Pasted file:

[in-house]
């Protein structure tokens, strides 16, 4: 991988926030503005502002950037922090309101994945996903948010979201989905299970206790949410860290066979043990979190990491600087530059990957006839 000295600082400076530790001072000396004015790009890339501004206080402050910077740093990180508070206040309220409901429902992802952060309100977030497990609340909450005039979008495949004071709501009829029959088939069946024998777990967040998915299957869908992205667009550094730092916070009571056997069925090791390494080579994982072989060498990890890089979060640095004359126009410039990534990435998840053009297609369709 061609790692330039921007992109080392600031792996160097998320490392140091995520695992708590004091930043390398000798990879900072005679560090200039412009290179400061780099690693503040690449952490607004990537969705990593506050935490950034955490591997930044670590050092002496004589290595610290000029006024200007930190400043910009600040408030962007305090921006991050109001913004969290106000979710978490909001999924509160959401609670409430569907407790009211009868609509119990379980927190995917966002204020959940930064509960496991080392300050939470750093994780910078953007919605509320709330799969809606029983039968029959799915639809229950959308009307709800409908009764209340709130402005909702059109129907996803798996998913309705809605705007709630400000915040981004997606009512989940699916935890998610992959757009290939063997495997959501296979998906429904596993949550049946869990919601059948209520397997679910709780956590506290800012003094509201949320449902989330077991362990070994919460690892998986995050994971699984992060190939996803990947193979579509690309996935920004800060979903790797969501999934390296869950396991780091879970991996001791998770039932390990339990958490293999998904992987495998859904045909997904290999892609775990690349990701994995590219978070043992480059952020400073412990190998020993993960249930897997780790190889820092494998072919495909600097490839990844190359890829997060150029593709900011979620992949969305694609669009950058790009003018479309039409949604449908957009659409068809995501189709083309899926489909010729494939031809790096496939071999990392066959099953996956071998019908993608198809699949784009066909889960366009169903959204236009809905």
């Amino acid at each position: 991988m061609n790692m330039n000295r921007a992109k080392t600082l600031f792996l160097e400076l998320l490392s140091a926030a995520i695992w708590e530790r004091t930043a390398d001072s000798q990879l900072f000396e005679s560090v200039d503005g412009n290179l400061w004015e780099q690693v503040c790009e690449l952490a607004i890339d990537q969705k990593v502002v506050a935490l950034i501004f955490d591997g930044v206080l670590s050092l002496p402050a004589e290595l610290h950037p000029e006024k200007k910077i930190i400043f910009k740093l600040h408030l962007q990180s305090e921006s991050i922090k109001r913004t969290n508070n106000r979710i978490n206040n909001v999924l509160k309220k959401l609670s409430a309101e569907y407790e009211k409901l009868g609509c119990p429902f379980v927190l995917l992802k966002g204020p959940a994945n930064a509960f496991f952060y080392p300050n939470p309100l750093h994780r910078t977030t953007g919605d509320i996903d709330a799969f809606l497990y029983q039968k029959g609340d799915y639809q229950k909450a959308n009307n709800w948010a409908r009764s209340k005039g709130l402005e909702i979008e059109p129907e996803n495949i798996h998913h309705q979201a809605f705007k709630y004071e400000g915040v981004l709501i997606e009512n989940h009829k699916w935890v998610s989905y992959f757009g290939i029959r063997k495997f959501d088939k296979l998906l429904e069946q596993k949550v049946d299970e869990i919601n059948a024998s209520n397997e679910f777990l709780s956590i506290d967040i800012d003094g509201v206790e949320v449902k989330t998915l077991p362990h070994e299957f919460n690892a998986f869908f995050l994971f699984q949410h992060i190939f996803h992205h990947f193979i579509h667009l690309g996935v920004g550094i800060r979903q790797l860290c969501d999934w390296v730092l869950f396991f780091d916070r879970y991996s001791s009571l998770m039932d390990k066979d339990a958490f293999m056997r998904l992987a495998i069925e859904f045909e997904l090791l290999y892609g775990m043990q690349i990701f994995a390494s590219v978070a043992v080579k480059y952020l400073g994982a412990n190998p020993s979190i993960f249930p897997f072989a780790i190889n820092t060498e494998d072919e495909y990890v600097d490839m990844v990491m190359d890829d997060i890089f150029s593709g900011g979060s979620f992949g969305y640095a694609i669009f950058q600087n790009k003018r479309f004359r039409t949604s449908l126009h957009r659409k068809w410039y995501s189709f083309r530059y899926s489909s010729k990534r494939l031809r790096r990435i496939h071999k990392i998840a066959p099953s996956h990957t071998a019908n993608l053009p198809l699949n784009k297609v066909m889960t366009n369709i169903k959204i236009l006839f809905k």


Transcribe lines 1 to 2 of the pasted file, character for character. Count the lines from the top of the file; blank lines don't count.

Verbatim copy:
[in-house]
């Protein structure tokens, strides 16, 4: 991988926030503005502002950037922090309101994945996903948010979201989905299970206790949410860290066979043990979190990491600087530059990957006839 000295600082400076530790001072000396004015790009890339501004206080402050910077740093990180508070206040309220409901429902992802952060309100977030497990609340909450005039979008495949004071709501009829029959088939069946024998777990967040998915299957869908992205667009550094730092916070009571056997069925090791390494080579994982072989060498990890890089979060640095004359126009410039990534990435998840053009297609369709 061609790692330039921007992109080392600031792996160097998320490392140091995520695992708590004091930043390398000798990879900072005679560090200039412009290179400061780099690693503040690449952490607004990537969705990593506050935490950034955490591997930044670590050092002496004589290595610290000029006024200007930190400043910009600040408030962007305090921006991050109001913004969290106000979710978490909001999924509160959401609670409430569907407790009211009868609509119990379980927190995917966002204020959940930064509960496991080392300050939470750093994780910078953007919605509320709330799969809606029983039968029959799915639809229950959308009307709800409908009764209340709130402005909702059109129907996803798996998913309705809605705007709630400000915040981004997606009512989940699916935890998610992959757009290939063997495997959501296979998906429904596993949550049946869990919601059948209520397997679910709780956590506290800012003094509201949320449902989330077991362990070994919460690892998986995050994971699984992060190939996803990947193979579509690309996935920004800060979903790797969501999934390296869950396991780091879970991996001791998770039932390990339990958490293999998904992987495998859904045909997904290999892609775990690349990701994995590219978070043992480059952020400073412990190998020993993960249930897997780790190889820092494998072919495909600097490839990844190359890829997060150029593709900011979620992949969305694609669009950058790009003018479309039409949604449908957009659409068809995501189709083309899926489909010729494939031809790096496939071999990392066959099953996956071998019908993608198809699949784009066909889960366009169903959204236009809905």